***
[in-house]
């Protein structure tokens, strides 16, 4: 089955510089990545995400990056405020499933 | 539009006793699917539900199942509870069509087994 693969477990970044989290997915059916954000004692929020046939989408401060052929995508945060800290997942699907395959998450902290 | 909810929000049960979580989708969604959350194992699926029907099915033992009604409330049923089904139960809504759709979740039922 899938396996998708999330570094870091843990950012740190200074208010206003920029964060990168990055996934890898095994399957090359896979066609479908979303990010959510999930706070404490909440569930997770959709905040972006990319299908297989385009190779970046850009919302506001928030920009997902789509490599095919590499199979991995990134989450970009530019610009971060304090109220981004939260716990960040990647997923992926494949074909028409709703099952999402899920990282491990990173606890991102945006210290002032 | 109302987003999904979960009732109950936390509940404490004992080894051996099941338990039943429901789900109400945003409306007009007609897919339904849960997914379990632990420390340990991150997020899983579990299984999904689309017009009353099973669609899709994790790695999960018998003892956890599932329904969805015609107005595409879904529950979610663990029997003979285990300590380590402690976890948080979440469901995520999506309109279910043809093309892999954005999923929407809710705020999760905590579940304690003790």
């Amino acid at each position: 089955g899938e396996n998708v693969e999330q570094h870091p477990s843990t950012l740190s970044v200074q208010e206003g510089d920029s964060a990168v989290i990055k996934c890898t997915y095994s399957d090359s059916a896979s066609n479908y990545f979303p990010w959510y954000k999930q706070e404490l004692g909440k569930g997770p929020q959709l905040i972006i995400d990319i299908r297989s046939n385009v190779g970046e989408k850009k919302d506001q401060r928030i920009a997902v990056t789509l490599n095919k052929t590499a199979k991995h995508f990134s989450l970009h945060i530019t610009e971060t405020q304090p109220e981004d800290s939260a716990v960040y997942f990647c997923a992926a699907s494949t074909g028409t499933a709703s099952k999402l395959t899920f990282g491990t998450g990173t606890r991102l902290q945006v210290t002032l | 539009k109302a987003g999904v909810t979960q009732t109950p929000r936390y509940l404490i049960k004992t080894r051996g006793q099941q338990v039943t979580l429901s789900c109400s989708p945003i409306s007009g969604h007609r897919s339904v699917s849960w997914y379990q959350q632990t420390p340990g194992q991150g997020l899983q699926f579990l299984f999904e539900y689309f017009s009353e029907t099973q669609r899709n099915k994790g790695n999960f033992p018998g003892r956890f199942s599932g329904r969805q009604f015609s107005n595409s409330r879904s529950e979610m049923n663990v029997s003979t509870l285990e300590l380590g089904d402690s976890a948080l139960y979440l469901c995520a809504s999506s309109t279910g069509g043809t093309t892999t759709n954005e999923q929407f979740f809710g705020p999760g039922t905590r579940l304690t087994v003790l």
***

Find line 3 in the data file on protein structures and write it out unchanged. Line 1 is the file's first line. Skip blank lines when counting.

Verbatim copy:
């Amino acid at each position: 089955g899938e396996n998708v693969e999330q570094h870091p477990s843990t950012l740190s970044v200074q208010e206003g510089d920029s964060a990168v989290i990055k996934c890898t997915y095994s399957d090359s059916a896979s066609n479908y990545f979303p990010w959510y954000k999930q706070e404490l004692g909440k569930g997770p929020q959709l905040i972006i995400d990319i299908r297989s046939n385009v190779g970046e989408k850009k919302d506001q401060r928030i920009a997902v990056t789509l490599n095919k052929t590499a199979k991995h995508f990134s989450l970009h945060i530019t610009e971060t405020q304090p109220e981004d800290s939260a716990v960040y997942f990647c997923a992926a699907s494949t074909g028409t499933a709703s099952k999402l395959t899920f990282g491990t998450g990173t606890r991102l902290q945006v210290t002032l | 539009k109302a987003g999904v909810t979960q009732t109950p929000r936390y509940l404490i049960k004992t080894r051996g006793q099941q338990v039943t979580l429901s789900c109400s989708p945003i409306s007009g969604h007609r897919s339904v699917s849960w997914y379990q959350q632990t420390p340990g194992q991150g997020l899983q699926f579990l299984f999904e539900y689309f017009s009353e029907t099973q669609r899709n099915k994790g790695n999960f033992p018998g003892r956890f199942s599932g329904r969805q009604f015609s107005n595409s409330r879904s529950e979610m049923n663990v029997s003979t509870l285990e300590l380590g089904d402690s976890a948080l139960y979440l469901c995520a809504s999506s309109t279910g069509g043809t093309t892999t759709n954005e999923q929407f979740f809710g705020p999760g039922t905590r579940l304690t087994v003790l």